Today the husband and I finally took Dietrich to a dog park. In the old days we went to the dog park close to our house all the time, but these are the new days and we haven’t been since we moved. You might say, “A dog park? That sounds like a really yuppie thing to do.” Newsflash: We’re yuppies.
Dietrich is a pretty chilled out dog. Even if he’s about to piddle with excitement at the words “bark park,” he won’t let on. Instead, he lays down on the ground and pretends to sleep, as if it’s no big deal, doesn’t really care if he goes or not.
Then we get in the car. And the true emotion takes over.
A few seconds later his jowls created drag sufficient to whip his head backwards against the door frame and he came back inside for the duration of the drive.
When we pulled up to the dog park (hooray, GPS!), the husband and I had a quick moment of minor panic.
The husband: Umm. Is it a small-dogs-only dog park?
Me: I don’t know. Did it say anything on the Alexandria site?
The husband: Not that I noticed.
Me: Well let’s just read the signs before we go in. It is a rather minute crowd, now that you mention it.
The husband: HA! I bet I know why. All these people live in apartments. These are apartment-sized dogs.
And so they were. Though not a dog park designed or intended only for small dogs, the one-handers there outnumbered the big dogs 3:1, easily. Dietrich, who is too slow to keep up with the fast dogs, too tall to play with the small dogs, and too little to play with the king size dogs, usually bounds merrily between the packs before whoring himself out to any owner with two hands free to pet him.
We spent a great hour at the bark park before packing up to stroll the streets of Old Town Alexandria for the rest of the afternoon. Dietrich is a great guy for minding his own business and he’s easy to walk through crowds, though he tends to attract the attention of children and single young women.
Meandering down King Street as we were, a young mom with a two-child stroller stopped us and asked if her little girl could pet our dog. Absolutely, we said, and made Dietrich sit down in front of the stroller so the adorable little tyke could pet him. The mom had asked another woman a few blocks back if the little girl could pet her dog and was told no. The little girl cried. As the mom recounted the story, she mentioned that it’s good for her little girl to learn that she can’t always have what she wants (I think I love this woman), but that since the little girl pretends at home that she’s a puppy, having the chance to pet one makes her day.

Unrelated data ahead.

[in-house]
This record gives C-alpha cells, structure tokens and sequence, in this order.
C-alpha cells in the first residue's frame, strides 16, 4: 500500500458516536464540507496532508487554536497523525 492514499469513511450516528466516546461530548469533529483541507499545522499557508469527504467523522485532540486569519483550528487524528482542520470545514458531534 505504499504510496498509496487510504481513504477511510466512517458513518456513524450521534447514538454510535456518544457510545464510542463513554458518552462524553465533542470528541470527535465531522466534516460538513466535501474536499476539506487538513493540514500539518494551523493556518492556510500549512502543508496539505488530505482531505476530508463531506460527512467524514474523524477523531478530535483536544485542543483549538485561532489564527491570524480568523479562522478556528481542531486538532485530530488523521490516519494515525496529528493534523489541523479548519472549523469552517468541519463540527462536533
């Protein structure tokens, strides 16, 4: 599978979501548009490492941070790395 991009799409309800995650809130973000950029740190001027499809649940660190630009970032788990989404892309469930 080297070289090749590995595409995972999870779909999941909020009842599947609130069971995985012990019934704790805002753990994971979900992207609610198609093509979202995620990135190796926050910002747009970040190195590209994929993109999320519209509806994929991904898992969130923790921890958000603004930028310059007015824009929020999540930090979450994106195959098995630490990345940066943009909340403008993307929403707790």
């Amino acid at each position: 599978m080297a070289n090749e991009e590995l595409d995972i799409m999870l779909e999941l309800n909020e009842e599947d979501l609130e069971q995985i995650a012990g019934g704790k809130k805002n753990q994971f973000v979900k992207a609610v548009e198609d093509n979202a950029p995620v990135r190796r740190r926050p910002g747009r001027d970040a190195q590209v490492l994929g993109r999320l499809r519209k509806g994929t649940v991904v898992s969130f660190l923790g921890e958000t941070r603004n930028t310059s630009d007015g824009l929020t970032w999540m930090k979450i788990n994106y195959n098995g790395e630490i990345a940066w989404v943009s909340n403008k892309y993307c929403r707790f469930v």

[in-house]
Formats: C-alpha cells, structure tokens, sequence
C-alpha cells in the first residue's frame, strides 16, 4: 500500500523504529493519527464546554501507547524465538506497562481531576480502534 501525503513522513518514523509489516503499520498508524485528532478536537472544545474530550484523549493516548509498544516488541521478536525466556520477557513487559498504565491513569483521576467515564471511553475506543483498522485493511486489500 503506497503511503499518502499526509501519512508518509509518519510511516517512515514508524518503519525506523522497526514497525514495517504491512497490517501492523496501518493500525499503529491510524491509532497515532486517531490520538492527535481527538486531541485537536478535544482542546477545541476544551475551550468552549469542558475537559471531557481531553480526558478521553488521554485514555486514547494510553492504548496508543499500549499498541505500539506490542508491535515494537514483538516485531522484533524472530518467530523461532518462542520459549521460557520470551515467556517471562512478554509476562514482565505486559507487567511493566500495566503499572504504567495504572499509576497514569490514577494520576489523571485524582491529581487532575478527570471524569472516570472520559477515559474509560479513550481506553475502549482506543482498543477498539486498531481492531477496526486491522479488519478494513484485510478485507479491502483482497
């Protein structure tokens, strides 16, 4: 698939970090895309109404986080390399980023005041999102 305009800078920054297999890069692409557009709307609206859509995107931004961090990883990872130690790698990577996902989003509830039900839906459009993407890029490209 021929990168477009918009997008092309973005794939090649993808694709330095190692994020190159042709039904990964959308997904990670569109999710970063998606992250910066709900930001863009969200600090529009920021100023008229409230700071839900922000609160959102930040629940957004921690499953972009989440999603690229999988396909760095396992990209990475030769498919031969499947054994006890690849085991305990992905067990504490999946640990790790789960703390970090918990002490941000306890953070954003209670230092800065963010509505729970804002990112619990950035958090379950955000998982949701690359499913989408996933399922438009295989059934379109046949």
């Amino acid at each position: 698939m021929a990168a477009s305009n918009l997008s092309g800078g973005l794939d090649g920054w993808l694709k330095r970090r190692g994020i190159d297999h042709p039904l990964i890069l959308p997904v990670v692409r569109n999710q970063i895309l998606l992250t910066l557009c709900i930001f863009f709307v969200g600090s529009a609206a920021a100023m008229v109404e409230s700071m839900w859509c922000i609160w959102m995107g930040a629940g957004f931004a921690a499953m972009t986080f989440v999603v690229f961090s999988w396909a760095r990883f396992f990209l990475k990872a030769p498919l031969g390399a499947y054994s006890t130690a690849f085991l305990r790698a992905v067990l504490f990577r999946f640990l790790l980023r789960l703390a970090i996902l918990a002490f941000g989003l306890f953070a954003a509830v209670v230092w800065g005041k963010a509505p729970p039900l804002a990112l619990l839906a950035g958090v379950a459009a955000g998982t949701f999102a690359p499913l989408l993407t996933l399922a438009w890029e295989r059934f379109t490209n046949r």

Hopping out of her stroller cost her some of her confidence, but when I showed the little girl that Dietrich’s tail is like a paint brush and we painted her nails with it, she decided she had found the less intimidating end of him and wouldn’t let go. She painted her nails, her shoes, her face and her stuffed animal before deciding to wag Dietrich’s tail for him. With both hands.
Dietrich was a champ. Although we have complete confidence in his temperament around small people, having strange kids poke his eyes and wag his tail is reassurance to us that he’ll be a great big brother someday.
Soon we were joined by the little girl’s grandfather, visiting from Albania. He took pictures of her hovering over Dietrich and then pictures of her holding his tail in the air. As we said goodbye and I called the dog’s name, the grandpa asked if the husband and I were German.
Me: Oh, way back in our families we both are.
Friendly grandfather: So you do not speak any of the German?
Me: No, we don’t speak any.
Friendly grandfather: Are you sure?
Me: Yes, I’m sure. Are you from Germany originally?
Friendly grandfather: No, always from Albania.
Me: Well it’s very nice to meet you.
Friendly grandfather: And you. Auf Wiedersehen, Dietrich.
The young family just moved to the DC area from Ohio, so we chatted about weather and being new. The young mom has a brother-in-law living in our old hometown, of all places. As we went on our ways, she said she hopes they will run into us again sometime, and I said likewise. Considering that the husband and I saw the same dog in a ridiculous monkey sweater three times on our walk, I say it’s a definite possibility.
Before it got dark, we were on our way home. Before we got home, Dietrich was on his way out.
We’ll just chat with him tomorrow.